[gmx-users] How does pdb2gmx assign protonation in default condition?
zjuliuji at gmail.com
Fri Jul 17 03:18:38 CEST 2009
It seems that pdb2gmx determines the hydrogen position based on the
start structure. In this case, hydrogens are added for an optimal
hydrogen bond network. However, I am still wondering whether this for
one-conformation optimized hydrogen position will be inappropriate for
the rest of protein conformations.
Actually, I noticed a questionable hydrogen assignment in the
catalytic His residue of the enzyme, and yes, I can correct this if
related references are available. But for others, I'm not sure they
could be in correct state and how largely the hydrogen position will
affect the structure dynamics. Maybe I should compare the MD
trajectories from two different assignments and figure out this
problem. Anyway, thank for your precious help.
Institute of Bioengineering
Zhejiang University, China
On 7/16/09, Justin A. Lemkul <jalemkul at vt.edu> wrote:
> Liu Ji wrote:
>> Hi all,
>> I have a question about how pdb2gmx determines the protonation of the
>> His residue in default. To best of my knowledge, His usually has its ND1
>> nitrogen free in un-protonated state, which might equal to the HISB
>> presents in pdb2gmx. However, when I am treating pdb files by pdb2gmx
>> without specifing exact state of His, the resulting structure contains
>> both HISA (NE2 free) and HISB (ND1 free) state as something listed below,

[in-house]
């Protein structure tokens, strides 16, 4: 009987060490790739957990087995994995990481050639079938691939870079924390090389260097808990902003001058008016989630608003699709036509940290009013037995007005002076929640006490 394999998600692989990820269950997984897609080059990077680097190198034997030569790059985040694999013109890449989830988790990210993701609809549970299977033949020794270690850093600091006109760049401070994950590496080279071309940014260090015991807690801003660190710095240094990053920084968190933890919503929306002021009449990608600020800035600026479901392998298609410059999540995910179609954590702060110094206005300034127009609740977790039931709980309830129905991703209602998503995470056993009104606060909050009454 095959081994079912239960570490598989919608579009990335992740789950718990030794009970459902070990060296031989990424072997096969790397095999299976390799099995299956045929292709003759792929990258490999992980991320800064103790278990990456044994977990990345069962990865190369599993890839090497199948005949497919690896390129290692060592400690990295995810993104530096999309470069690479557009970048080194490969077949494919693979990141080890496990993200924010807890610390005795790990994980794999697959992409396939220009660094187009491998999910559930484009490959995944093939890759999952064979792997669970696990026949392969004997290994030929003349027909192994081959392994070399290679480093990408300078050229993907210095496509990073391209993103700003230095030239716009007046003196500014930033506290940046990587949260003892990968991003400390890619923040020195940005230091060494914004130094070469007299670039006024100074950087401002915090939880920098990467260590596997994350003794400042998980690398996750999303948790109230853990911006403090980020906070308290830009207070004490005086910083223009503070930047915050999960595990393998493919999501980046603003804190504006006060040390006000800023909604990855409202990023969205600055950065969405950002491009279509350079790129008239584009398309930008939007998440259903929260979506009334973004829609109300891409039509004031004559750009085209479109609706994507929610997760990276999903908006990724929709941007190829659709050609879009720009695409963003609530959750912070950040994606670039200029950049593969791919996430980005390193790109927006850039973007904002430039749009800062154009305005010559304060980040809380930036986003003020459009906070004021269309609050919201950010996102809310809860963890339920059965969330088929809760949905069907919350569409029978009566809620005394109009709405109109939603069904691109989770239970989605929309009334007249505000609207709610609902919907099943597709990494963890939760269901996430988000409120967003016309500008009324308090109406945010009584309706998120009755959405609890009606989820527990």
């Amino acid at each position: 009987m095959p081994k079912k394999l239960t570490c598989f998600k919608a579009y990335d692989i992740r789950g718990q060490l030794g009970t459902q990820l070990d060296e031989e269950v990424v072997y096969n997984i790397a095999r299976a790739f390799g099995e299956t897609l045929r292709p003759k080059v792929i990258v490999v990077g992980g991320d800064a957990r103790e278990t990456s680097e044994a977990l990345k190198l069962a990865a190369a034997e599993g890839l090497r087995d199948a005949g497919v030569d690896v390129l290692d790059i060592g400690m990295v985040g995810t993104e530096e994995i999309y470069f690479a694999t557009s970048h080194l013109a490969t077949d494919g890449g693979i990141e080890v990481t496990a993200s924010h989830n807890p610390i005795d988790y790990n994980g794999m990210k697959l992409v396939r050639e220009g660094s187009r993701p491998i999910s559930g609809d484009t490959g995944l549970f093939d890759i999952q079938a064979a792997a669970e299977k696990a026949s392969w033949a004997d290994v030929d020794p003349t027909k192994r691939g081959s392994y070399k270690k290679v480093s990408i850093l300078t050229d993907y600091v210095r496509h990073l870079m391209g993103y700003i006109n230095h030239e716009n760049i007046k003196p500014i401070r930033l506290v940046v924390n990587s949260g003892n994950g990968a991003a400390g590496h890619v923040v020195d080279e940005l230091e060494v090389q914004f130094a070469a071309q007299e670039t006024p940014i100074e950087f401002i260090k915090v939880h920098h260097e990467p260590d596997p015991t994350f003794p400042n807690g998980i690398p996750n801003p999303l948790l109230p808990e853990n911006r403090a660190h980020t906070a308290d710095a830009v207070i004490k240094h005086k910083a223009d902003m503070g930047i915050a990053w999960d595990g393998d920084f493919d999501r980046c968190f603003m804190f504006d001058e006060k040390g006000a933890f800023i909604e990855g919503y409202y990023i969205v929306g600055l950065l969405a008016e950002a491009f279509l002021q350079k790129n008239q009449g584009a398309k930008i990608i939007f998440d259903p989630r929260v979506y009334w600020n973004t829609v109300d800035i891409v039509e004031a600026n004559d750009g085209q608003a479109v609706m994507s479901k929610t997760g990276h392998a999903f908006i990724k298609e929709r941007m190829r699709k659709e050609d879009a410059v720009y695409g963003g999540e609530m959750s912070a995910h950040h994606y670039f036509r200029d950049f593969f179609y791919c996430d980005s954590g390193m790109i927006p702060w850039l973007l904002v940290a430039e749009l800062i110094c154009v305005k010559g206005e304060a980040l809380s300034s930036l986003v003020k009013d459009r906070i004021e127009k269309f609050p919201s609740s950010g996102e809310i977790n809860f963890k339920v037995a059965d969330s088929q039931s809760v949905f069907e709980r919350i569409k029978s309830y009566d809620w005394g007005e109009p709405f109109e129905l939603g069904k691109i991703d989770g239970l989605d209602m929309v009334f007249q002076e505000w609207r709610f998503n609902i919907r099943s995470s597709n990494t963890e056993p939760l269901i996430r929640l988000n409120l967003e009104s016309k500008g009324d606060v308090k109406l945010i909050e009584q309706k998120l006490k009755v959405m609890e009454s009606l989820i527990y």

>> There are 1155 hydrogen bonds
>> Will use HISB for residue 151
>> Will use HISB for residue 218
>> Will use HISB for residue 368
>> Will use HISA for residue 425
>> Will use HISB for residue 449
>> I am assuming that the hydrogen has been added in consideration of
>> steric interaction, however, does this assignment violate the common
>> knowledge? I can't find any references about this issue and am not sure
>> how large influence will be generated. So can you give me any
>> suggestions? Thanks a lot.
> Quoting from pdb2gmx -h: "...for HIS the proton can be either on
> ND1 (HISA), on NE2 (HISB) or on both (HISH). By default these selections are
> done automatically. For His, this is based on an optimal hydrogen bonding
> conformation. Hydrogen bonds are defined based on a simple geometric
> criterium, specified by the maximum hydrogen-donor-acceptor angle and
> donor-acceptor distance, which are set by -angle and -dist respectively."
>> Liu Ji
>> Institute of Bioengineering
>> Zhejiang University, China
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> Justin A. Lemkul
> Ph.D. Candidate
> ICTAS Doctoral Scholar
> Department of Biochemistry
> Virginia Tech
> Blacksburg, VA
> jalemkul[at]vt.edu | (540) 231-9080
> gmx-users mailing list gmx-users at gromacs.org
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